Radical preacher Abu Hamza al-Masri and three other terrorist suspects appealed to Britain's High Court Tuesday in a last-ditch bid to avoid extradition to the United States.

Al-Masri's lawyers said his health is deteriorating and that it would be oppressive to send him to the U.S. when he is in need of medical tests.

The lawyers seek a temporary injunction while an MRI scan is carried out. He has claimed severe health problems for at least four years.

Al-Masri, who turned London's Finsbury Park Mosque into a training ground for radical Islamists, is wanted in the U.S. on charges that include helping set up a terrorist training camp in rural Oregon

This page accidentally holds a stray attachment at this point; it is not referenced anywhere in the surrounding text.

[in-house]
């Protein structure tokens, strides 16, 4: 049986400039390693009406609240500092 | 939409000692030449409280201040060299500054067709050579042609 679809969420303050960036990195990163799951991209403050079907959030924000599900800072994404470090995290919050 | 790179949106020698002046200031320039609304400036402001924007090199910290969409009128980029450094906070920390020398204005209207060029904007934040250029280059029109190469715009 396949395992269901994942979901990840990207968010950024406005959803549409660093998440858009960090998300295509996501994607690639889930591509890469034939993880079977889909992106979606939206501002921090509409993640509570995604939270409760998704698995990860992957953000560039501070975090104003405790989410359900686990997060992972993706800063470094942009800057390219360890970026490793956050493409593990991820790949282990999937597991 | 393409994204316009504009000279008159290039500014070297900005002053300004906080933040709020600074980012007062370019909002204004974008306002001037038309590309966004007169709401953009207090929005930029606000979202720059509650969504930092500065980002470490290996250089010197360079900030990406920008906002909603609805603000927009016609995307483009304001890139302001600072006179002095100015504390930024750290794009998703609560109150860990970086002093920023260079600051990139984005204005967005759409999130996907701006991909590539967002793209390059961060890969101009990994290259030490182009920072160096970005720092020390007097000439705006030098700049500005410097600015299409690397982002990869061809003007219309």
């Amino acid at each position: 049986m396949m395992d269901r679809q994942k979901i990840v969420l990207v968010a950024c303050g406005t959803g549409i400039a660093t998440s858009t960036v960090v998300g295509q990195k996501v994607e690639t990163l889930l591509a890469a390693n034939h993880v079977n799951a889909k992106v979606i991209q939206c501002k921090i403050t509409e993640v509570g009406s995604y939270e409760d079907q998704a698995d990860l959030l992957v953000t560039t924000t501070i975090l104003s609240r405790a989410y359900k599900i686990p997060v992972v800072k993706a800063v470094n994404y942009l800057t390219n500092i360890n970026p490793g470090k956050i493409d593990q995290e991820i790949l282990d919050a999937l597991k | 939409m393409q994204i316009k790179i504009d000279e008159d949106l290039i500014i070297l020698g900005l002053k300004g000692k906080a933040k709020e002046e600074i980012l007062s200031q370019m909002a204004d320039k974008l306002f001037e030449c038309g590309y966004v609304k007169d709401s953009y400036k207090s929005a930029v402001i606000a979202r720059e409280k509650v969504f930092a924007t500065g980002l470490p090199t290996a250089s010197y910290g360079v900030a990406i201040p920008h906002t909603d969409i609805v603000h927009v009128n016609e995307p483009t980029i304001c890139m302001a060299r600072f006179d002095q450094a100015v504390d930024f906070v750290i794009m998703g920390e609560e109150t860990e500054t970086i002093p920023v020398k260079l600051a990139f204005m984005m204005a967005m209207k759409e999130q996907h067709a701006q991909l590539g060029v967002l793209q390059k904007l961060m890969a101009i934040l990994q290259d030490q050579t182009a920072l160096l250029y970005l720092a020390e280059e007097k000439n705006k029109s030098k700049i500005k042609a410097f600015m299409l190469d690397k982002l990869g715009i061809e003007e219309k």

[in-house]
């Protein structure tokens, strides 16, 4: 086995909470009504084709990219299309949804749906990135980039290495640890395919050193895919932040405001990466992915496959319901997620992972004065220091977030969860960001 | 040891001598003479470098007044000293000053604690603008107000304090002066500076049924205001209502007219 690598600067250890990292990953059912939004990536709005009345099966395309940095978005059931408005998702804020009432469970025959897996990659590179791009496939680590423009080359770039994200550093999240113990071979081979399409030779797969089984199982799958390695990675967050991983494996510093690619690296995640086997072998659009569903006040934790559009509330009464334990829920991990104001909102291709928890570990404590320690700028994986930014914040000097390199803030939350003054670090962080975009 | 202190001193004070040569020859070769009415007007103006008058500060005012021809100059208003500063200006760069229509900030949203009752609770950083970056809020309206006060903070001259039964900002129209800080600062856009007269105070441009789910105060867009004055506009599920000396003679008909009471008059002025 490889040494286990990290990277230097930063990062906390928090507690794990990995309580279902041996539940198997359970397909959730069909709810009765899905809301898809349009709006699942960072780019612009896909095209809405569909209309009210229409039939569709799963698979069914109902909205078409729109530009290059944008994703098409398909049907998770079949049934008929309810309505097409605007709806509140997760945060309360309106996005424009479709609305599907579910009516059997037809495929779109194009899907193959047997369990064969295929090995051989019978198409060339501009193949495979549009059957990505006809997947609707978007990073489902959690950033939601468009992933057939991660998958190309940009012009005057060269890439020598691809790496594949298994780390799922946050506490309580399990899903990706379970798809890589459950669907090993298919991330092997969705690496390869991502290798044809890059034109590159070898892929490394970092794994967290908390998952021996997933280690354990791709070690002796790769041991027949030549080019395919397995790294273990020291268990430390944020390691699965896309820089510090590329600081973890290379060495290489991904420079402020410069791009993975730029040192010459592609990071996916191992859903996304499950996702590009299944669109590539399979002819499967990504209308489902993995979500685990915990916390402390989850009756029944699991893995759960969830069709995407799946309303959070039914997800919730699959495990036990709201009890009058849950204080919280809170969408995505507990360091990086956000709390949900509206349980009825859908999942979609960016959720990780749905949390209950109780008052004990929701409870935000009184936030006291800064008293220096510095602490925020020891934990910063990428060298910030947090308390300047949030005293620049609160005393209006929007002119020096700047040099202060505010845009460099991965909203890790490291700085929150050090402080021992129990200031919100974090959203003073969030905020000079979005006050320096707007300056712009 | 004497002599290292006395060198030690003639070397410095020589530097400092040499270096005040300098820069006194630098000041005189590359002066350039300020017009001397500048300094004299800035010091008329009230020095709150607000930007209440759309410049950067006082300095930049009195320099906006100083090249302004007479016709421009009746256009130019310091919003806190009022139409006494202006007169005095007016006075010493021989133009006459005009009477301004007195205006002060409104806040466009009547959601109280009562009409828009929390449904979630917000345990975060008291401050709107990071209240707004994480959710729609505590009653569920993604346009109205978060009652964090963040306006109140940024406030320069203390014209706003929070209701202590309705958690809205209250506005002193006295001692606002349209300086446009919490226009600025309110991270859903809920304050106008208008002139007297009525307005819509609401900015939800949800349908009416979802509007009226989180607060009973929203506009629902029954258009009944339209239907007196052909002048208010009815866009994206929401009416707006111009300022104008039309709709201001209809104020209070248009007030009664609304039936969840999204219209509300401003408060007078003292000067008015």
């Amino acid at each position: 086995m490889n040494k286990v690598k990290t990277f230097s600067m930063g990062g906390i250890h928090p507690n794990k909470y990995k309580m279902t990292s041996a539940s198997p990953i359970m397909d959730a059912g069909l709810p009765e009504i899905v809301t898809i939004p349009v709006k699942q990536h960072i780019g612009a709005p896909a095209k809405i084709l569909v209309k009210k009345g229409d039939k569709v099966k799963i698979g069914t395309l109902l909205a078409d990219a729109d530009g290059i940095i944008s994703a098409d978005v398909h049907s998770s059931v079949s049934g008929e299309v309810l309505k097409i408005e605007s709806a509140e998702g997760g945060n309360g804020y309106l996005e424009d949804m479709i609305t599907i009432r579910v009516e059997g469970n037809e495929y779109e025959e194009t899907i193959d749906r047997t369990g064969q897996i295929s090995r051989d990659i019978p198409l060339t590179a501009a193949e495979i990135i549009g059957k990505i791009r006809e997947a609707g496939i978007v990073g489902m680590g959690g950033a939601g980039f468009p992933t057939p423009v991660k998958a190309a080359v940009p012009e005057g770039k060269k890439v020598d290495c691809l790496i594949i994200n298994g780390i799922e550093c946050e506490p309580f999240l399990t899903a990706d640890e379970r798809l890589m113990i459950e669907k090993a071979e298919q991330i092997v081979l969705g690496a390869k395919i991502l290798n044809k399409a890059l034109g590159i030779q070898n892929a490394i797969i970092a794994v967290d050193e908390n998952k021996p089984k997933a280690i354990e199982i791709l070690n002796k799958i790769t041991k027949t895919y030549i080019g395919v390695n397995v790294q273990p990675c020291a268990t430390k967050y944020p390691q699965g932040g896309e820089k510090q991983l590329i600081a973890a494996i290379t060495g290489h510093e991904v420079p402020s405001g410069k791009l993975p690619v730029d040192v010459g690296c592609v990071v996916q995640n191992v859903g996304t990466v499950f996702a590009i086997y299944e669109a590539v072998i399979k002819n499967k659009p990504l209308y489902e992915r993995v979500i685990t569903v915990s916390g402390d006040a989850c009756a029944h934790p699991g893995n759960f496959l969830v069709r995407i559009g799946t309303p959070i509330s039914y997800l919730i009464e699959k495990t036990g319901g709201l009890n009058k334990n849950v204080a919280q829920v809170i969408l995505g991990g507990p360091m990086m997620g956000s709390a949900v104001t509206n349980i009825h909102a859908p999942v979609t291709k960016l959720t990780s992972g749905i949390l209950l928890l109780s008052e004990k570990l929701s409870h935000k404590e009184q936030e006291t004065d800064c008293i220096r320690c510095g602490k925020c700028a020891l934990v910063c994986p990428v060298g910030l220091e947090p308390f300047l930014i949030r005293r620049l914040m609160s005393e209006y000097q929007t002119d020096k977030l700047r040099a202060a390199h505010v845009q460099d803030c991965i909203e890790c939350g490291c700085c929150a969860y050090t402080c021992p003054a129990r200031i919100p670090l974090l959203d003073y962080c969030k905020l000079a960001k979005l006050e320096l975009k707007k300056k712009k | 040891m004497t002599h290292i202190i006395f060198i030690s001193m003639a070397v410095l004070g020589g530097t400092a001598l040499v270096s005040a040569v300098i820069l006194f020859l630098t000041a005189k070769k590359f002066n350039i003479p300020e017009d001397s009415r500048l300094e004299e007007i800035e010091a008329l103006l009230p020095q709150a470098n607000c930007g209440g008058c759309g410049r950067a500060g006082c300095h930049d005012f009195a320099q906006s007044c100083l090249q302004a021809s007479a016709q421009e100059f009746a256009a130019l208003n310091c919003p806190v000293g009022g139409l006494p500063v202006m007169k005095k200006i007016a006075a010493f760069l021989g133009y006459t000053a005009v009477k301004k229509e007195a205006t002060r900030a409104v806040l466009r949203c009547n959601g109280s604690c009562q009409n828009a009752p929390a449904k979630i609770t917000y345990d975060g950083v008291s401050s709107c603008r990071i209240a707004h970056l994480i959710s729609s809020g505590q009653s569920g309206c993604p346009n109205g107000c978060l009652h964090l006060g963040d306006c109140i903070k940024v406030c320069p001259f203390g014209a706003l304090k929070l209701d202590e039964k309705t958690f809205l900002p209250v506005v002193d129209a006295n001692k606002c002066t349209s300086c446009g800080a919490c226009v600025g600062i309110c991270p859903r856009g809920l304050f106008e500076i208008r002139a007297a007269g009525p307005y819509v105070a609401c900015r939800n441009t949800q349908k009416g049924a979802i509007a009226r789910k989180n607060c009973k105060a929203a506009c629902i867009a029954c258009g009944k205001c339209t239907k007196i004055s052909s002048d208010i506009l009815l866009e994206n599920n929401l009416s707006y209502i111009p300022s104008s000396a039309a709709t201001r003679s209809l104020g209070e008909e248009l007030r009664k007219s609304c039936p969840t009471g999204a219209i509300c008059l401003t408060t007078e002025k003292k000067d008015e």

Last week a European court backed successive British judges in ruling that al-Masri, Babar Ahmad, Khaled Al-Fawwaz and Adel Abdul Bary could be sent to the U.S. to face charges.

Authorities in the U.S. have for years asked for the suspects to be handed over, but the process had been delayed because the men raised human rights objections.

Lawyers for al-Fawwaz argued that they'd uncovered "a substantial new body of evidence which casts doubt on the prima facie case" against their client — namely a voluminous British intelligence file.

In an argument before Justice Ouseley and Sir John Thomas, they also said that their client faced "the real risk of indefinite detention in solitary confinement" if he were sent to the U.S.

Arguments on behalf of the other suspects are expected later Tuesday.